Designers change habits and behavior. They create accessibility. They look to nature for inspiration. And they're suckers for detail.
As a call to arms for designers to reduce their trades’ negative impact, Casey founded The Designers Accord. Since January, she has been assembling a coalition of designers, educators, researchers, engineers, business consultants and corporations who want to work together to integrate sustainable design into all levels of practice and production.
Casey says signing the Accord means making a statement about collaborative, meaningful change. And truly, it is just a statement. The Accord admits it's no LEED certification for design. And on the surface, it doesn't appear to be much more than lip service. To become a member of the Designers Accord, adopters must:
* Initiate a dialogue about environmental impact and sustainable alternatives with each and every client
* Educate design teams about sustainability and sustainable design
* measure and pledge to reduce your carbon footprint annually and
* Help advance the conversation on sustainable design by contributing to a communal knowledge base.
(That last one is controversial for traditional designers, as the industry doesn’t typically take kindly to knowledge sharing.)
Critics are quick to point out that it takes little more than intent to join this self-regulated cause. Designers have little to lose by becoming members and much potentially to gain from their allegiance with a sustainability group, as more and more consumers decide to spend the extra buck for ‘green’ products.
We can't help but wish there could be something more radical done to help the design industry progress toward firmer goals and standards; much of what is unsustainable in the world is at some point a product of design. The Designers Accord was obviously born from this realization, and perhaps firmer goals and standards will come as the organization grows and develops.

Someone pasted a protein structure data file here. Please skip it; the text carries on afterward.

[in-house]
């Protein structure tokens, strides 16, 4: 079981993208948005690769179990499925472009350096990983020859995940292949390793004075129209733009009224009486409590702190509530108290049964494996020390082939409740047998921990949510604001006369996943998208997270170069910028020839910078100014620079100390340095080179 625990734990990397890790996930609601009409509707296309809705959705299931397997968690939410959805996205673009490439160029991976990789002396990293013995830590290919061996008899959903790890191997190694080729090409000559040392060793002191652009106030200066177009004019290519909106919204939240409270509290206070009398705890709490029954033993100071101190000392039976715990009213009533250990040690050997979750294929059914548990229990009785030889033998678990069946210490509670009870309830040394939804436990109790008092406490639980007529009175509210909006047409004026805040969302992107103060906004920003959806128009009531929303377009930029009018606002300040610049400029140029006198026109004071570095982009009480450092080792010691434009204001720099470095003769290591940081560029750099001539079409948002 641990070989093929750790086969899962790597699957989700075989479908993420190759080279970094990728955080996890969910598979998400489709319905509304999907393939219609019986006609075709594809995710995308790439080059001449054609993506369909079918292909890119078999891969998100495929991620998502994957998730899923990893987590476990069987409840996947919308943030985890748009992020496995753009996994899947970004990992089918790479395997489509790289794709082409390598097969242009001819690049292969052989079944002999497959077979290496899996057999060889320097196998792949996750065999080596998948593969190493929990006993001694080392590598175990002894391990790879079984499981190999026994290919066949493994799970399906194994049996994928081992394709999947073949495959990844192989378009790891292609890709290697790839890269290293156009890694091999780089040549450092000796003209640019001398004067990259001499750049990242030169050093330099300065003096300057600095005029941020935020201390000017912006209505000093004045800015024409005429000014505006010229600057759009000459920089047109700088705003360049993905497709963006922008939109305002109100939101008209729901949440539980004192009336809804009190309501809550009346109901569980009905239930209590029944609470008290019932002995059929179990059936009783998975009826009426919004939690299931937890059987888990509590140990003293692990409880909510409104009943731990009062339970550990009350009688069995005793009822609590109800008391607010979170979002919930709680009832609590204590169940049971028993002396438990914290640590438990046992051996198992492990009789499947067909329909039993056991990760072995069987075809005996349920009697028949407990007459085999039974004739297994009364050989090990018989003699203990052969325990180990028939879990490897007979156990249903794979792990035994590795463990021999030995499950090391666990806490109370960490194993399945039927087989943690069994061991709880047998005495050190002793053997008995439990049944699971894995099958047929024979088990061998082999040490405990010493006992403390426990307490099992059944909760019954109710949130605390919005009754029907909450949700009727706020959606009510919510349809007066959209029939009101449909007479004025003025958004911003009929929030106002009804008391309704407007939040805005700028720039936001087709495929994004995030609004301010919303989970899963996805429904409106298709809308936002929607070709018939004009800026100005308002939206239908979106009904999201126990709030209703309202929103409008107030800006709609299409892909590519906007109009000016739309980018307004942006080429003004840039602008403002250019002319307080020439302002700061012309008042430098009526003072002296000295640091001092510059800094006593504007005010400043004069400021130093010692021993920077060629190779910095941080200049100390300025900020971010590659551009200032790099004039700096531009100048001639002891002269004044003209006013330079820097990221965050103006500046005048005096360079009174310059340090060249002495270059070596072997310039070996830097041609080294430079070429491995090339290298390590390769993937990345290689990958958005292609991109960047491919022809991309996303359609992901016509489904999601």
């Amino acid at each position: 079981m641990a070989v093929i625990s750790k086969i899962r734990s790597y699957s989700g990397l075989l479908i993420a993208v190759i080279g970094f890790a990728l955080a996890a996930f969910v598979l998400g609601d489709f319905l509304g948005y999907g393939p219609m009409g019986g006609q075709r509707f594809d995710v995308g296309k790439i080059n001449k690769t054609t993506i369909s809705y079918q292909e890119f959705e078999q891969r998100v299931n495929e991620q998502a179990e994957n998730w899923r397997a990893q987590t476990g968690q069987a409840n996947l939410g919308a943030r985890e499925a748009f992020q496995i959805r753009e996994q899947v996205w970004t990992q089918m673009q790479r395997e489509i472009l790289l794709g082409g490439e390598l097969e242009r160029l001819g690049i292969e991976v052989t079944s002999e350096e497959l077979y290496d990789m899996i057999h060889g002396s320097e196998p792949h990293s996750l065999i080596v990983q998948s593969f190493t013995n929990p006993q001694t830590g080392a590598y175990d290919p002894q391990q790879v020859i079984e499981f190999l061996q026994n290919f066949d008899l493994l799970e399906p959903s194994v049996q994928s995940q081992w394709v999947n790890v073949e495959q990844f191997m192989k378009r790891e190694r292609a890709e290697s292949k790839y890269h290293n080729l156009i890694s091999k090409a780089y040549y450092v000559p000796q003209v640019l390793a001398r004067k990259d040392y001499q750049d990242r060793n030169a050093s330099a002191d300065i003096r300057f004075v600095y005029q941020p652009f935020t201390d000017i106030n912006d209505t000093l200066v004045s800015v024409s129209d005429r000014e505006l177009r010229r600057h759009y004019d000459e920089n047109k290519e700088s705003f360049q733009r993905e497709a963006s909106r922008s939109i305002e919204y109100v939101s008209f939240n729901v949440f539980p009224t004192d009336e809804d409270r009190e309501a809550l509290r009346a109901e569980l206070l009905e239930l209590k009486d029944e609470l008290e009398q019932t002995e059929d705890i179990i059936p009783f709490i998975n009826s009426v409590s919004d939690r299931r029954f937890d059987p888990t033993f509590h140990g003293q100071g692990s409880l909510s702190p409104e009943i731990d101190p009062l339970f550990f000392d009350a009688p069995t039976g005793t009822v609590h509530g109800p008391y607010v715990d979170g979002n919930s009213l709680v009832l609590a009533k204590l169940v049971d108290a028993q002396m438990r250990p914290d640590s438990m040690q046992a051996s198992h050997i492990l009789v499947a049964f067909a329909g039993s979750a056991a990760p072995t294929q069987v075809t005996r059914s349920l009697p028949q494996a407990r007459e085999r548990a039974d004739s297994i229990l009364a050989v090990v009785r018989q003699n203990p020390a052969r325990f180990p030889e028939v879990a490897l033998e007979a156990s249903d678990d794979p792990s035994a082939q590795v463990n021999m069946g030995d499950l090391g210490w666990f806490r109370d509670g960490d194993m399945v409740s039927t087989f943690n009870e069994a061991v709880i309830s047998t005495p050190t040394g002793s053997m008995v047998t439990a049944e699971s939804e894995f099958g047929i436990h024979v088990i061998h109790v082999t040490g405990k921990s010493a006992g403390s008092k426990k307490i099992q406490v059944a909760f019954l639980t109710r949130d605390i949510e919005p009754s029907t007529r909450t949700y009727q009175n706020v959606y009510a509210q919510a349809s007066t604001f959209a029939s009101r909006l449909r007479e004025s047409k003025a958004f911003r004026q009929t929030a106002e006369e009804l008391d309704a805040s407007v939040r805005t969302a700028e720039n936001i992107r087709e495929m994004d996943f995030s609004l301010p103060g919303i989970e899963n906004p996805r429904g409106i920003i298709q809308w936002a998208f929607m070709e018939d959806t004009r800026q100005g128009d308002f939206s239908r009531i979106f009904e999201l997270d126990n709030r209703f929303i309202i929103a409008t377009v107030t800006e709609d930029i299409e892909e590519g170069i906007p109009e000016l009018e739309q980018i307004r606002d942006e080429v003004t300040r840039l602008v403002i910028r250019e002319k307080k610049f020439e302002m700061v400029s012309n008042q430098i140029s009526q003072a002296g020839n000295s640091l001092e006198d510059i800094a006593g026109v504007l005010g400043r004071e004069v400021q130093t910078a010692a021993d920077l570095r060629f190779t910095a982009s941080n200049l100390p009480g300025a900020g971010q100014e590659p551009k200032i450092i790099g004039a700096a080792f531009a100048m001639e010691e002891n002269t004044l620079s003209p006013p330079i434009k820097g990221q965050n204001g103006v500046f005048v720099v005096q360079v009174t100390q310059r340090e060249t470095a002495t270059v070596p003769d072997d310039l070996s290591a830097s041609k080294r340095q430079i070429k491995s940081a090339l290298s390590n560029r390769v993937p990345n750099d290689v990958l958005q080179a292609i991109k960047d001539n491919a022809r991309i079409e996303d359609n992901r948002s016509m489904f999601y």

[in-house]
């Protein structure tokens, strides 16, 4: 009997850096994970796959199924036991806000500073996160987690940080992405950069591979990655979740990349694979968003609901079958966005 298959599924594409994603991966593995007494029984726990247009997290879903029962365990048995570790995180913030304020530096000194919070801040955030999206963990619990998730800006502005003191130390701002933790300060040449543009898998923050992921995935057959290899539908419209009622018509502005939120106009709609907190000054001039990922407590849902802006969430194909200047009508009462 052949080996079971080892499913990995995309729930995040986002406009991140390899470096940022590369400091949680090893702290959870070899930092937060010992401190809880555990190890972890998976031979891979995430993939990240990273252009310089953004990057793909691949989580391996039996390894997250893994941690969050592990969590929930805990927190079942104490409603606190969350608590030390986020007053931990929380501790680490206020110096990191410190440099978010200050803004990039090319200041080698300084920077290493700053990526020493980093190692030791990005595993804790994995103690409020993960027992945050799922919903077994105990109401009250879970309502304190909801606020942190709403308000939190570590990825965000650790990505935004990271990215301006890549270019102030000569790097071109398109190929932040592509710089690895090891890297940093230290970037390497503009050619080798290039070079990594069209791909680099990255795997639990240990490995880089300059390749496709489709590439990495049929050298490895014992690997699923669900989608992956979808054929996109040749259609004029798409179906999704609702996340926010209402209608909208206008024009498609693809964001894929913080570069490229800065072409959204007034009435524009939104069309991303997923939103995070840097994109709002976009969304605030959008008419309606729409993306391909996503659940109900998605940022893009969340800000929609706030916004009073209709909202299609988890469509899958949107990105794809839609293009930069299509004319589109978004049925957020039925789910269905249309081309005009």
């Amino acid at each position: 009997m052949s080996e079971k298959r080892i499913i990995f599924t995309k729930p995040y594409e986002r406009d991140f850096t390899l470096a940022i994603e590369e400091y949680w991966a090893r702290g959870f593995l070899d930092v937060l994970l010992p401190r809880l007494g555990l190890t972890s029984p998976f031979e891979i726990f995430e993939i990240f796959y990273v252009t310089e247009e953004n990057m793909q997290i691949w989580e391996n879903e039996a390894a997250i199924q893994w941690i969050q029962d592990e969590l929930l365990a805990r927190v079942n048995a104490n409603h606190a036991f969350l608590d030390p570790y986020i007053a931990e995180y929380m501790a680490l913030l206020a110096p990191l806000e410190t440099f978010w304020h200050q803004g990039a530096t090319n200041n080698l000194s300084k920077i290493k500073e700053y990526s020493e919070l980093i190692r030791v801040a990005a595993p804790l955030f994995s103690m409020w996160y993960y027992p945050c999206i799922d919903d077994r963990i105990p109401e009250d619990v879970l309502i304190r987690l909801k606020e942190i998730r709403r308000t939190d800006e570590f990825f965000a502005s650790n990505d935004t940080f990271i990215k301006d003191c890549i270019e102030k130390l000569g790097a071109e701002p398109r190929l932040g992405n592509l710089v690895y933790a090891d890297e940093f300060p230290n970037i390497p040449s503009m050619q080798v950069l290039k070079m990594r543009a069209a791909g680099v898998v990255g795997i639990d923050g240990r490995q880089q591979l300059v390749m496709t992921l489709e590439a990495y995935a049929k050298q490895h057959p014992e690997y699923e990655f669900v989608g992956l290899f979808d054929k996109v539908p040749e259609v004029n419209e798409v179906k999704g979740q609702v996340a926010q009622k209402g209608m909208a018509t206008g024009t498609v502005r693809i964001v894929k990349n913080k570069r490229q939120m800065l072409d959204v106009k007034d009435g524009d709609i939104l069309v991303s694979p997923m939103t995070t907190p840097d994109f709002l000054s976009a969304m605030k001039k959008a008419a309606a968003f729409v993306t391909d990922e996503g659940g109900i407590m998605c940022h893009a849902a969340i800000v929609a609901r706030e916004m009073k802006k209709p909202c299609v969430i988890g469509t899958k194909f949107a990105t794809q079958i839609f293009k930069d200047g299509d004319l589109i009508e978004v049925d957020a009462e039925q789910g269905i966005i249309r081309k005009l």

But, the Accord states, the barrier to entry is deliberately low in hopes of creating a critical mass. And after reading the Casey’s thoughts behind the creation of the Accord I don’t see how you could be anything but inspired to join.
It all started in 2007 with Casey’s eco-epiphany and her resulting manifesto titled the “Kyoto Treaty of Design”, in which she states:
As we redefine the role of design in this new world order, we must look to each other for ideas and inspiration. Individually greening our companies is not sufficient. By pooling our knowledge, we can create a network in which every client is compelled to engage in a discussion of sustainability - no matter which firm it selects as a design partner. Together, we can advocate for the improvements - large and small - that will produce lasting change.
The Kyoto Treaty of Design ends with a call to action for the creative community to participate in environmental stewardship. From this rough sketch, the Accord was born. It quickly garnered the support of giants such as the American Institute of Graphic Arts, Architecture for Humanity and the Industrial Designers Society of America, as well as attracted more than 100,000 design firms, corporations and institutions from almost 100 countries to join the movement.
The Accord’s next project is an open Web platform. This online forum will be a place for designers to share knowledge, exchange information and discuss ways to engage clients in conversations about environmental impact. The Accord believes this cooperative model of competition will inspire even greater innovation.
Is there any interest from this group in incorporating aspects of participatory design into their program, at the levels of user and worker?